by: Jeff Sampson
Publisher: Belzer + Bray
Emily Webb is a geek. And she’s happy that way. Content hiding under hoodies and curling up to watch old horror flicks, she’s never been the kind of girl who sneaks out for midnight parties. And she’s definitely not the kind of girl who starts fights or flirts with other girls’ boyfriends. Until one night Emily finds herself doing exactly that . . . the same night one of her classmates—also named Emily—is found mysteriously murdered.
The thing is, Emily doesn’t know why she’s doing any of this. By day, she’s the same old boring Emily, but by night, she turns into a thrill seeker. With every nightfall, Emily gets wilder until it’s no longer just her personality that changes. Her body can do things it never could before: Emily is now strong, fast, and utterly fearless. And soon Emily realizes that she’s not just coming out of her shell . . . there’s something much bigger going on. Is she bewitched by the soul of the other, murdered Emily? Or is Emily Webb becoming something else entirely— something not human?
As Emily hunts for answers, she finds out that she’s not the only one this is happening to—some of her classmates are changing as well. Who is turning these teens into monsters—and how many people will they kill to get what they want?
How I Came Across This Book…
A few months ago, I read about Vesper on a blog. It was toted as being a breakout novel for 2011. This piqued my curiousity. I contacted HarperCollins Canada and asked for an ARC. They graciously sent me a copy. (My very first ARC!)
I Hate It When Authors Do This…
The story takes place over the span of about a week. The main character, Emily, begins to experience some odd, unexplainable changes each night. As the days go on, the changes get stronger. Turns out she’s a girl who can transform into a warewolf.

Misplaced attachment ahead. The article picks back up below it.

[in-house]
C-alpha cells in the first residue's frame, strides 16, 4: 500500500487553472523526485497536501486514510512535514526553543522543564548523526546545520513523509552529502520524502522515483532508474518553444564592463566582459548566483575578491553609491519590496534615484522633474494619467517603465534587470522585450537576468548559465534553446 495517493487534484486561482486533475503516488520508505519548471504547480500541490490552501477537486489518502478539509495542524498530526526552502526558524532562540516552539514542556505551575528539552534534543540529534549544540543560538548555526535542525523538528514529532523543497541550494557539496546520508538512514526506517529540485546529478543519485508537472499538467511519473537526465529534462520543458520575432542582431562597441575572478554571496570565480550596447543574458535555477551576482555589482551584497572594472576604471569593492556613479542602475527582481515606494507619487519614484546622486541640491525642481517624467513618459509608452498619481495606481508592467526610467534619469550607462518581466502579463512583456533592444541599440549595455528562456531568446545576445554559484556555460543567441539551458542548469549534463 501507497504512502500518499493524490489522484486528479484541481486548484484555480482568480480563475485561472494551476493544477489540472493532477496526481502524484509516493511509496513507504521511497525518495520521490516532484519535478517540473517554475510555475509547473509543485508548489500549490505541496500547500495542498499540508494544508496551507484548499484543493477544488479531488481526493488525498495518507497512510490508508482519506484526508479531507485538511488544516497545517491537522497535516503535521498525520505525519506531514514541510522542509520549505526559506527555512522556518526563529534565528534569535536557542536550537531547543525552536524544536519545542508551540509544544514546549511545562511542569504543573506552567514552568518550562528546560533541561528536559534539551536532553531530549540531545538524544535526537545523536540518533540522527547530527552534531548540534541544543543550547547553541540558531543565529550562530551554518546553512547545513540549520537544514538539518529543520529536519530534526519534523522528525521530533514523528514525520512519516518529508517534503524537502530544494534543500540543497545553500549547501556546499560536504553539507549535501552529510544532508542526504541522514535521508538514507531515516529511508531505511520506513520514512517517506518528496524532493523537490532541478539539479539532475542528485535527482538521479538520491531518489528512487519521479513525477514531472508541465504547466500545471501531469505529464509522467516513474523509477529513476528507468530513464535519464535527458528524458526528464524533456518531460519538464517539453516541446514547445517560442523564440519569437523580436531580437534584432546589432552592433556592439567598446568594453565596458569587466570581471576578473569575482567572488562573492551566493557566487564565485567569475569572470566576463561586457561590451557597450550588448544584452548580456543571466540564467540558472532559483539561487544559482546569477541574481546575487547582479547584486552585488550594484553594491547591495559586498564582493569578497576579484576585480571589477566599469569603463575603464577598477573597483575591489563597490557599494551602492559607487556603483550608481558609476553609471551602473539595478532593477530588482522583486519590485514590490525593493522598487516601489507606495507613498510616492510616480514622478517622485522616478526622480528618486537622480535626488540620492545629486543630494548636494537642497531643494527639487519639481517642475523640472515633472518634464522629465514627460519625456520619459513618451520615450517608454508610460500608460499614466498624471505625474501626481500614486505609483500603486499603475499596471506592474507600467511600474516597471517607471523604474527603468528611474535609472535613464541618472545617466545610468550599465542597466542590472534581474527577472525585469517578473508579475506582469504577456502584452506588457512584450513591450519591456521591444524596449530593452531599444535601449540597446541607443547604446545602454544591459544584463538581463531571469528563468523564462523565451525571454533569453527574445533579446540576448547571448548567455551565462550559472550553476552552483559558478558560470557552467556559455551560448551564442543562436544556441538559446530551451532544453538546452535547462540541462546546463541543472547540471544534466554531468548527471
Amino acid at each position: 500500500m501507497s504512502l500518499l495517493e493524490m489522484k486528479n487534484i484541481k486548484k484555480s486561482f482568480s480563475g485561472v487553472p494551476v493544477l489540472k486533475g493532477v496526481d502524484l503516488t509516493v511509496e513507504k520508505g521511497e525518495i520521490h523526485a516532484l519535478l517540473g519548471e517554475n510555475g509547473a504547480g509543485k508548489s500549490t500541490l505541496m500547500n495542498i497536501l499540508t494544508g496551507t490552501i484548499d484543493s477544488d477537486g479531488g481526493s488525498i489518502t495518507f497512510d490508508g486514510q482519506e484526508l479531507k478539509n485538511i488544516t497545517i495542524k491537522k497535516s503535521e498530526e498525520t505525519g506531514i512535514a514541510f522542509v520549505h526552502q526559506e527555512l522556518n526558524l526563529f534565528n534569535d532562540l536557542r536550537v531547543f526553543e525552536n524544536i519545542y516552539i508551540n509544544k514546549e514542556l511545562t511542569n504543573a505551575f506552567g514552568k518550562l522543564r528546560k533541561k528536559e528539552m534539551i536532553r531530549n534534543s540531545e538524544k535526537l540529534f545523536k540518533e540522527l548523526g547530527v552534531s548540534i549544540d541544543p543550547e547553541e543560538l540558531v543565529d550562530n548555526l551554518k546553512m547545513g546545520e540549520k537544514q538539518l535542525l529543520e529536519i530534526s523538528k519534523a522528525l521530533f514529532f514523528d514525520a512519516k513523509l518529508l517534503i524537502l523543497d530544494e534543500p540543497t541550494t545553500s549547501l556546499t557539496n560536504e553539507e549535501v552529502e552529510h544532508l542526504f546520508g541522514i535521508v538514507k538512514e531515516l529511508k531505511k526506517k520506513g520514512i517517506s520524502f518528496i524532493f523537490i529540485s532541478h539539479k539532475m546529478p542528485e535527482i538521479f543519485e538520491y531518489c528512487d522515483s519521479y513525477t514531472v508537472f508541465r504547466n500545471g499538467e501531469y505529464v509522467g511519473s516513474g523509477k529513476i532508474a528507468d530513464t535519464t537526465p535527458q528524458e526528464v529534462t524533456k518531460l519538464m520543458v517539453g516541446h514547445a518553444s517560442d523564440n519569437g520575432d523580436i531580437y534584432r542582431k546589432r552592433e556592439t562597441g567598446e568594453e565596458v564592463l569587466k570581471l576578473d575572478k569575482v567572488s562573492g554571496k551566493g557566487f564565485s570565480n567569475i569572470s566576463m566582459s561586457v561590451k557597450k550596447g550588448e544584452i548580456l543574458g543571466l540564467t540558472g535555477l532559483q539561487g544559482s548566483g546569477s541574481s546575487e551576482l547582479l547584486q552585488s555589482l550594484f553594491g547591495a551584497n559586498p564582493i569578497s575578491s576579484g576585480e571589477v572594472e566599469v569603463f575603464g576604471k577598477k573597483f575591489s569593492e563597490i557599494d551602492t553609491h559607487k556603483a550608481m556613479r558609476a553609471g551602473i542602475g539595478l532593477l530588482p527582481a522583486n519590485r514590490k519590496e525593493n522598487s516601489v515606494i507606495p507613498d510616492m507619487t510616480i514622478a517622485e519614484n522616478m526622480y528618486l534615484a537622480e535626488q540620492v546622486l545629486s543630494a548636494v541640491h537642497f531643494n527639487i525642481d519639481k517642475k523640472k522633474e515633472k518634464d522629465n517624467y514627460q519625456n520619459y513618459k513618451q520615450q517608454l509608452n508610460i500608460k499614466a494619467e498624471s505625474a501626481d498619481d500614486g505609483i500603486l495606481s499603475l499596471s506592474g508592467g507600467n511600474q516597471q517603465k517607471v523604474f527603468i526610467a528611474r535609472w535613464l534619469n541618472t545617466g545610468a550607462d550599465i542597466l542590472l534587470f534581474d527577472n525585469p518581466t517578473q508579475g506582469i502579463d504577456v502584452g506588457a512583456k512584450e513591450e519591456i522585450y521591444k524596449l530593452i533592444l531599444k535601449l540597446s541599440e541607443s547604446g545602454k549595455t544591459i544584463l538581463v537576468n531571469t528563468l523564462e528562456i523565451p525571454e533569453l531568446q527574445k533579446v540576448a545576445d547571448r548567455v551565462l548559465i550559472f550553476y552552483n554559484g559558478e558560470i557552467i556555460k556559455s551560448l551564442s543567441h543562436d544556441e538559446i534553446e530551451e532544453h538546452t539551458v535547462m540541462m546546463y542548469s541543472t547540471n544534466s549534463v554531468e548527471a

Just when these changes begin, another Emily is murdered. Days after, there’s an attempted murder of a classmate of the two Emily’s. Emily (the one who is alive) tries figure out if the changes she is going through have a possible connection to the murder and attempted murder.
So, here’s the problem I have: Essentially, this novel is an obvious set up to a series. We’re introduced to the main character, get her backstory, and also get a brief introduction to other characters who will presumably play a role in future books. We’re given the “who” of the story and a bit of the “what”, but none of the “why”.
As a reader, I felt cheated. I’m all for an author creating a series, but the story within each book should be strong enough to stand on its own. This book left a lot of unanswered questions that should have been addressed.
Really Thin Plot
Besides setting the story for future books, there was a very weak plot throughout the story.
Typically, when a character is trying to solve a murder mystery, there’s an intricate game of cat and mouse involved. In this story, Emily and the murderer kept bumping into each other. There’s wasn’t a whole lot of suspense when these two came face-to-face. In fact, the final showdown between the two was incredibly anti-climatic.
If Anyone Should Have Been Murdered, It Should Have Been Megan
After reading this book, I came to realize how much I appreciate it when a novelist gives the main character someone who is on his/her side—someone the main character can confide in and trust. In this book, Emily’s best friend was, honestly, a total bitch. This girl was bitter and the meanest best friend a warewolf could have. Throughout the book, I was hoping Megan would be the next one killed or Emily would accidently claw her to shreds when she changed into a warewolf. No such luck.
The presence of a best friend who seemed more like an antagonist made the book that much less enjoyable to read.
Some relief did come when Megan seemed to disappear from the story for awhile when Emily was preocciped with other things. However, she appeared in the final chapter to throw one last tantrum.
Overall, I Have To Say…
I can understand an author having an expansive vision for a story that couldn’t possibly fit into one book. The thing is, there are better ways to begin the series—to introduce the main character and her situation while still offering a complete story. I think of a series like Vampire Academy. Not only did each novel have it’s own strong plot, but there was enough of a foundation built from book to book that you were left really wanting to follow the characters into their next experience. I don’t feel the same way with Vesper. I’m left feeling like I will have to read another book to get answers to questions left over from the first. That doesn’t work for me.
Buy the book on Amazon.
Check out Jeff Sampson’s Web site.
Have You Read This Book?
Let me know what you thought of it.